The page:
Radon, radioactive

CAS RN: 10043-92-2

Toxicity Summary

IDENTIFICATION AND USE: Radon, a naturally occurring gas formed from the decay of uranium in the earth. Radon was produced commercially for use in radiation therapy, but for the most part has been replaced by other radionuclides. Some radon is produced in research laboratories and universities for use in experimental studies. HUMAN STUDIES: Radon and its isotopic forms radon-222 and radon-220 are known to be human carcinogens based on sufficient evidence of carcinogenicity from studies in humans. Increased incidences of lung cancer have been reported in numerous epidemiological studies of groups occupationally exposed to radon at high doses. In one of the largest prospective studies, two cohorts totaling 3,400 white and 780 Native American uranium miners and millers in Colorado were followed from 1950 to 1977. Among white males, the risk of lung cancer was significantly increased 4- to 6-fold. In some other cohorts, radon exposure was also associated with increased risks of tracheal and bronchial cancer. Smaller case-control studies also suggested an association between lung-cancer risk and indoor residential exposure to radon, mainly from ground sources. There is evidence of association between chronic exposure to indoor radon and the occurrence of chromosome damage in human oral epithelial cells. In an effort to mimic human in vivo exposures to ionizing irradiation, G(0) phase T lymphocytes from human peripheral blood samples were utilized for in vitro studies of the genotoxic effects of radon-222 irradiation. The spectrum of radon-222 irradiation-induced mutation was characterized by an increase in small alterations, especially multiple single base deletions/substitutions and micro-deletions. However, radon therapy is clinically useful for the treatment of pain-related diseases. Radon bath is a well-established modality of balneotherapy for the management of degenerative musculoskeletal disorders. ANIMAL STUDIES: In male rats, inhalation exposure to radon caused lung cancer (adenoma, adenocarcinoma, alveolar/bronchiolar carcinoma, and squamous-cell carcinoma). In dogs of both sexes, inhalation exposure to a combination of radon, radon decay products, and uranium ore dust caused lung cancer and nasal cancer. A review of studies in rats exposed to radon by inhalation also reported increased incidences of tumors of the upper lip and urinary tract. In a study in hamsters, only three animals developed features of squamous-cell carcinoma after 16 to 17 months of exposure to radon decay products or radon decay products and uranium ore dust. The cytotoxic and mutagenic effects of radon and its progeny in murine lymphoblast L5178Y-R16 cells were compared after exposure in vitro to a steady-state ratio of radon and its progeny (radon-222:polonium-218:polonium-214=1:3.5:4.5) under various experimental conditions. In all cases, a dose-dependent increase in the induced frequency of mutation at the thymidine kinase locus was found. However, radon inhalation activates antioxidative functions in the liver and inhibits carbon tetrachloride-induced hepatopathy in mice. Radon inhalation activates superoxide dismutase (SOD) inhibiting transient global cerebral ischemic injury in gerbils. ECOTOXICITY STUDIES: Radon retention by the bluegill increased much more rapidly with time after injection than did radon retention by the mouse.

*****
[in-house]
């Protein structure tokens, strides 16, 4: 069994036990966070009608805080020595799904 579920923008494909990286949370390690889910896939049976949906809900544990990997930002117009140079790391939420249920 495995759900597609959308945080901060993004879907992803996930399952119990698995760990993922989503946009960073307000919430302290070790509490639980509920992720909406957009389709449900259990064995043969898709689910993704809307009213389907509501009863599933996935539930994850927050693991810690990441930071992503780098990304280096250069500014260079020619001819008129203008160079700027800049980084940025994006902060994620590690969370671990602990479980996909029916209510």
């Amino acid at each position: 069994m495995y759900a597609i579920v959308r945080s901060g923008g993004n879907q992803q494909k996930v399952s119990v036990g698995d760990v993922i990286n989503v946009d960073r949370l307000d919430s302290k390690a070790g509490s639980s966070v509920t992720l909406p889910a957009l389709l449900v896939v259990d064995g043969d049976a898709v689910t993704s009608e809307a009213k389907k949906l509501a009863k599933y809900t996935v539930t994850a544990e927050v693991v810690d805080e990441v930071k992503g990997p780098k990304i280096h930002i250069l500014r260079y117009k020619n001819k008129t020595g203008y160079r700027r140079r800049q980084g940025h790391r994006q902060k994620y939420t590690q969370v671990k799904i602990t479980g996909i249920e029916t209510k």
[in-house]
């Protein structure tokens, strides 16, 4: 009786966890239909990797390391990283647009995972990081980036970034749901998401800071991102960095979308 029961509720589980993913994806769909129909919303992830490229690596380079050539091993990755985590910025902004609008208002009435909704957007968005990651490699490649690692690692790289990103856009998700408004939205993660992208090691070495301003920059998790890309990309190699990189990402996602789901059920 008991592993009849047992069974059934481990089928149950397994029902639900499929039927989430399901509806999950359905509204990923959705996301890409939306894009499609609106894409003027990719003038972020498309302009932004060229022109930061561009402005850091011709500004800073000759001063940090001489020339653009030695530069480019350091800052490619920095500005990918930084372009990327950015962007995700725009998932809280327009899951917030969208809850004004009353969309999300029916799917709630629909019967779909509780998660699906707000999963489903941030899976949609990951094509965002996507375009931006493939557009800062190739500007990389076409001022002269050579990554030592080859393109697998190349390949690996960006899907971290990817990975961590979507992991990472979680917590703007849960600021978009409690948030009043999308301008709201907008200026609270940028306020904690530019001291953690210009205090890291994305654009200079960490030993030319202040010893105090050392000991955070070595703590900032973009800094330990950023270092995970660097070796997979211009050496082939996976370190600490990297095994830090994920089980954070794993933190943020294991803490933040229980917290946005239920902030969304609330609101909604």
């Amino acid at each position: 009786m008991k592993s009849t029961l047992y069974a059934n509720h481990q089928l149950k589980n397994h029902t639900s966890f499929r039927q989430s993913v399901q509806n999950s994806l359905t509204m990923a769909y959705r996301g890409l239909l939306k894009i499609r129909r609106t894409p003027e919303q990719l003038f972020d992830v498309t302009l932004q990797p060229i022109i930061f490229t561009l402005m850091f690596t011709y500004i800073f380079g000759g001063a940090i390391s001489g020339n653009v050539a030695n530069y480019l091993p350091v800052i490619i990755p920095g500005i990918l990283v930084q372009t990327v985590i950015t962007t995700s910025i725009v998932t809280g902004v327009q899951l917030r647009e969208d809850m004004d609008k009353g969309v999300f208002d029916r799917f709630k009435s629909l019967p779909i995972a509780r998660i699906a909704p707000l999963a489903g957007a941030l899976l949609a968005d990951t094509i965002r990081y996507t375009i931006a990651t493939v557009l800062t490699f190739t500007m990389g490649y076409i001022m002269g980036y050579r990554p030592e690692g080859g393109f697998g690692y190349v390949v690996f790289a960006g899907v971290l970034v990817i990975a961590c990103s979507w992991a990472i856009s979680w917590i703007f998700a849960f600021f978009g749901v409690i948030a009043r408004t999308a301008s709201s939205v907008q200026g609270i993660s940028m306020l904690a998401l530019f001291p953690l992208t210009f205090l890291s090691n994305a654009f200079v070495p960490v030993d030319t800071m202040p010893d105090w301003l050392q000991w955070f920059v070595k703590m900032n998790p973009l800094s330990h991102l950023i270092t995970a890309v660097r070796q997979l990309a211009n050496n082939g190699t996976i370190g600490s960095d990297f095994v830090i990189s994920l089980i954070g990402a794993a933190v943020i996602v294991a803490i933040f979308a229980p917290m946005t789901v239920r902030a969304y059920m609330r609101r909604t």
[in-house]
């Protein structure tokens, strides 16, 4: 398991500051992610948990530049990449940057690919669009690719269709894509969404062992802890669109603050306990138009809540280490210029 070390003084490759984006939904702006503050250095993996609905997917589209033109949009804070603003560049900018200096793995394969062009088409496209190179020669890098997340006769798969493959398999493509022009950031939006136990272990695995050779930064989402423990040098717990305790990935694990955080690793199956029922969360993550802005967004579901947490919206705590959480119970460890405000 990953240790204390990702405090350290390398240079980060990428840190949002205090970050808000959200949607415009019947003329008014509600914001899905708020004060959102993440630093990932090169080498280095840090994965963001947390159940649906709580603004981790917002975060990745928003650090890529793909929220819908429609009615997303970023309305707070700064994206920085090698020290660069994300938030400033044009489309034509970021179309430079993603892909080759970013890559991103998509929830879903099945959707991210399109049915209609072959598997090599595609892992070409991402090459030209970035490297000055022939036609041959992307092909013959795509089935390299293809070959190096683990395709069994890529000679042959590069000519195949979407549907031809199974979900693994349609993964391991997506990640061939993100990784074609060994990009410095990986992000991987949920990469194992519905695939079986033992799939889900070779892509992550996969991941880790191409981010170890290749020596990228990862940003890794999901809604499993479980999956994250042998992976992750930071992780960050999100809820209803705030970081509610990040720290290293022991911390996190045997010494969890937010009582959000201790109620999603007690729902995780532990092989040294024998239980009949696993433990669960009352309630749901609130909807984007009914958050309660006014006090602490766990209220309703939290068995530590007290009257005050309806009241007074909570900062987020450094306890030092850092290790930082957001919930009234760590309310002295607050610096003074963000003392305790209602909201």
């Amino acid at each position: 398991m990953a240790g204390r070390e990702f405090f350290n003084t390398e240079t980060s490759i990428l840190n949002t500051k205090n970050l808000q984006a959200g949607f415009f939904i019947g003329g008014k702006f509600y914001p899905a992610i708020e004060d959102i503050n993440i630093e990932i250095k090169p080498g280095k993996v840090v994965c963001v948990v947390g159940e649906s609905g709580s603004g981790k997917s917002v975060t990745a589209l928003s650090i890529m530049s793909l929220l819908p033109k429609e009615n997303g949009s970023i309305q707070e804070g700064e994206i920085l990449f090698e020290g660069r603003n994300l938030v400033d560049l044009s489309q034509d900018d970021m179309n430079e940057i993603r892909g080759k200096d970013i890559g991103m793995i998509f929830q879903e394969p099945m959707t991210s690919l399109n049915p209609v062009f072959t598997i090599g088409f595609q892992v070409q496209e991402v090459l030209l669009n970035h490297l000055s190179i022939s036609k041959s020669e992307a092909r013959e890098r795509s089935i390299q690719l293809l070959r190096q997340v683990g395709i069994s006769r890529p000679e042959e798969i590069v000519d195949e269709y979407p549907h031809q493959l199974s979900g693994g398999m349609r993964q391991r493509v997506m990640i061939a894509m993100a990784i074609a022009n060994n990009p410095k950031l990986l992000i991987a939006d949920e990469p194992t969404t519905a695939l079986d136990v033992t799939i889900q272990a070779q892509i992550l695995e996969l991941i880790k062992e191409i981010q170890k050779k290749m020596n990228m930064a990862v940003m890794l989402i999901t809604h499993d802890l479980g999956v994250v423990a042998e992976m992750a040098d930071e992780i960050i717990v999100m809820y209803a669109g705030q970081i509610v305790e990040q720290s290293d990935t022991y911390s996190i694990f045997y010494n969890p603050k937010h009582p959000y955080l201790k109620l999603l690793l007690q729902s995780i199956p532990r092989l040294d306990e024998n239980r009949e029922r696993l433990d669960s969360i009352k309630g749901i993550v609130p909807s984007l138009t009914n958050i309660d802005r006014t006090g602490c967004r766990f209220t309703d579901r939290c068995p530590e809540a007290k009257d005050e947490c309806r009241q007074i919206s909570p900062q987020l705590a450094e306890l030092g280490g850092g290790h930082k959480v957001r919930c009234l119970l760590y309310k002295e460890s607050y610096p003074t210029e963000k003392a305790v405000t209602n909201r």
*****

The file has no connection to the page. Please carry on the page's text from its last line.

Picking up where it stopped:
Find more information on this substance at: PubChem, PubMed